BioWorld International Correspondent
Danish therapeutic vaccine developer Pharmexa A/S disclosed that GlaxoSmithKline plc holds an exclusive option to negotiate a license for its AutoVac HER-2 Protein project for breast cancer. GlaxoSmithKline, of London, has held this position since June as part of a licensing agreement involving its Drosophila-derived vector-cell production system.
Horsholm-based Pharmexa has decided to press ahead with this expression system in its advanced preclinical and clinical development work. It transferred production of the HER-2 Protein pharmaccine to a contract manufacturer and plans to commence animal toxicology studies this month. Clinical trials are slated to begin early next year. The option will expire following a defined, but undisclosed, period after the completion of Phase I studies. “The idea is if GSK decides to say no’ or if we cannot come to terms, then we are free to license it to a third party,” Pharmexa Chief Operating Officer Birger Borregaard told BioWorld International.
A complementary program, which involves the development of an AutoVac HER-2 DNA therapeutic vaccine, has entered Phase I/II clinical trials, but is not yet partnered out. “We are in discussions, but unless we get a fairly good offer on the DNA side there’s no reason why we shouldn’t wait until Phase II,” Borregaard said.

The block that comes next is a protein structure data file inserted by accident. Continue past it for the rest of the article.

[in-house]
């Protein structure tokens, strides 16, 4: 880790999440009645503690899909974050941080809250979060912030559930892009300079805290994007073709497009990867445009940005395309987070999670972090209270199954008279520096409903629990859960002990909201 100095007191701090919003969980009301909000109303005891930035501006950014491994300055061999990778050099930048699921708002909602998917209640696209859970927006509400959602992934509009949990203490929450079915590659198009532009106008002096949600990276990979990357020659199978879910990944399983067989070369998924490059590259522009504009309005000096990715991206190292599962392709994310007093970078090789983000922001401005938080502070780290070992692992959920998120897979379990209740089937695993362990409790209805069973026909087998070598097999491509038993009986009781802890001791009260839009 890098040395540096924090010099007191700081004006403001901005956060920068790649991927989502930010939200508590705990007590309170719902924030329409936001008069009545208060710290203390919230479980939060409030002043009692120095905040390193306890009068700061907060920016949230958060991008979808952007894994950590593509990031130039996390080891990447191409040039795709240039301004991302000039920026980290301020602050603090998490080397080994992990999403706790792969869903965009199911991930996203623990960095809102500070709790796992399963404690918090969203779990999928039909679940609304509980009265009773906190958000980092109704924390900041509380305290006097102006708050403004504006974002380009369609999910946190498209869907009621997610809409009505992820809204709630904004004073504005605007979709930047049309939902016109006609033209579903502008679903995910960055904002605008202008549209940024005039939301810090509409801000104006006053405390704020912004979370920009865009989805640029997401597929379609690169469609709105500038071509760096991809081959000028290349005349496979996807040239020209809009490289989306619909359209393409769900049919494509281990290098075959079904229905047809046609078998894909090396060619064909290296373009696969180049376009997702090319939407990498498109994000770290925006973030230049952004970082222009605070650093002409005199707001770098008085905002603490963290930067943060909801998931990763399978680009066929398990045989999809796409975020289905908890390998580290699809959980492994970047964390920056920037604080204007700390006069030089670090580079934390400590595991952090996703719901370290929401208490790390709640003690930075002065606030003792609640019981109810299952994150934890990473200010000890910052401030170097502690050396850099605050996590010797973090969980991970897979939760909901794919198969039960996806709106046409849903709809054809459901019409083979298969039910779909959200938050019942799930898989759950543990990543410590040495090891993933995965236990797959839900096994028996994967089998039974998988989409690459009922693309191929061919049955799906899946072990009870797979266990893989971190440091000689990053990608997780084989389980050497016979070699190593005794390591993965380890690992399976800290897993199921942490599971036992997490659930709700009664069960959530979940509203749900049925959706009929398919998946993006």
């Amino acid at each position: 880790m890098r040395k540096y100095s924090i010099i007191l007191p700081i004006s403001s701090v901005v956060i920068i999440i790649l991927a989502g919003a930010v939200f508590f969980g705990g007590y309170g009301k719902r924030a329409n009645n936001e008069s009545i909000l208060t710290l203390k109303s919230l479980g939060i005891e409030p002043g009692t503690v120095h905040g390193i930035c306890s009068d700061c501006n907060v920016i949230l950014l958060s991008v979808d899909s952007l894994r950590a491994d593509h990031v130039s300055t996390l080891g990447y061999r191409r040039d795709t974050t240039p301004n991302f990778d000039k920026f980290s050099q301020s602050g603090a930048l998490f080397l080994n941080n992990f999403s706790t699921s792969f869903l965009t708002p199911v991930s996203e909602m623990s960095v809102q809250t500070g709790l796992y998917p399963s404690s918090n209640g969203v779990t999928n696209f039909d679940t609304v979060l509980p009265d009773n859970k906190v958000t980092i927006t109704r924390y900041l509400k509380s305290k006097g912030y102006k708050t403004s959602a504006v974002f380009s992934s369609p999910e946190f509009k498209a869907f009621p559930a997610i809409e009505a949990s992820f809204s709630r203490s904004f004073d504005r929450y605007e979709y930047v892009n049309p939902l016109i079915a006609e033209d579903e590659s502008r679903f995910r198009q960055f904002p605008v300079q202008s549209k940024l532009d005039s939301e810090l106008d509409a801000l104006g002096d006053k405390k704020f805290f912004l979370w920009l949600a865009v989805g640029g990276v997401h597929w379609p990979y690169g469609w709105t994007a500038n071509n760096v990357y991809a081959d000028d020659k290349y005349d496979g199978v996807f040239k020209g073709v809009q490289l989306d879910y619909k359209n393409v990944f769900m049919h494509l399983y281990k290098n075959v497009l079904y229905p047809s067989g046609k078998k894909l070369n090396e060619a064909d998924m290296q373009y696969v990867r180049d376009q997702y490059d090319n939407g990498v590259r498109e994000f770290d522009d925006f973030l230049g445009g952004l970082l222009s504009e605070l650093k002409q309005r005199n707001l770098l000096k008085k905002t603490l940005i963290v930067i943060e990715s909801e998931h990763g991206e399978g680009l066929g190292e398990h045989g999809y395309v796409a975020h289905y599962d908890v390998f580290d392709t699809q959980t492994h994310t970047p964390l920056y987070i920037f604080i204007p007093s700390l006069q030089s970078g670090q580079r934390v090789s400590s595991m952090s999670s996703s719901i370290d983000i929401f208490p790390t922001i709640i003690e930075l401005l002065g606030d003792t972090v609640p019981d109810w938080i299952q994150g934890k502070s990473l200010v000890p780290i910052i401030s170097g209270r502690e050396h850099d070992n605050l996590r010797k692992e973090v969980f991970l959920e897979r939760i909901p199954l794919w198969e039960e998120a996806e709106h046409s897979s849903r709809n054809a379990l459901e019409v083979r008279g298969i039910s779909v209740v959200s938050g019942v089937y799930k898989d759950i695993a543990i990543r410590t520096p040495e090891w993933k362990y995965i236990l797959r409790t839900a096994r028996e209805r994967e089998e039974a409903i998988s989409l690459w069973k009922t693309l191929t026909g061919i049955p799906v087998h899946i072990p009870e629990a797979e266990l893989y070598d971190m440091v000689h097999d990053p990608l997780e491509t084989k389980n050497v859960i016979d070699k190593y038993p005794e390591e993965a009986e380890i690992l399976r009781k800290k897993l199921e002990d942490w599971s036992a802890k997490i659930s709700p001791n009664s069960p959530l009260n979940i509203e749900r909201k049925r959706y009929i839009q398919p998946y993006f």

He said the company evaluated a number of different expression systems as part of the HER-2 Protein project, but the GlaxoSmithKline option proved best for preserving protein structure. “The more we can preserve the tertiary structure, the better the [immune] response we get,” he said.
Pharmexa’s proprietary AutoVac technology is based on stimulating immune responses to self-antigens by circumventing normal tolerance mechanisms. It achieves this by creating recombinant pharmaccines containing the target antigen plus promiscuous foreign epitopes derived from sources such as the tetanus toxoid or the PADRE technology, which the company licensed from Epimmune Inc., of San Diego. They can provoke a range of polyclonal antibody or T-cell responses, depending on the nature of the pharmaccine.
“The immune effector mechanisms we think we can elicit with the protein are quite different from the immune effects we would expect from the DNA,” Borregaard said. The company would expect the DNA-based vaccine to stimulate the production of cytotoxic T lymphocytes that would kill off cancer cells expressing the HER-2 antigen, whereas it expects the protein-based vaccine to elicit the production of antibodies that bind to the HER-2 receptor and inhibit its oncogenic action. “Because they would work synergistically, it would make sense for one [partner] to do both,” he said.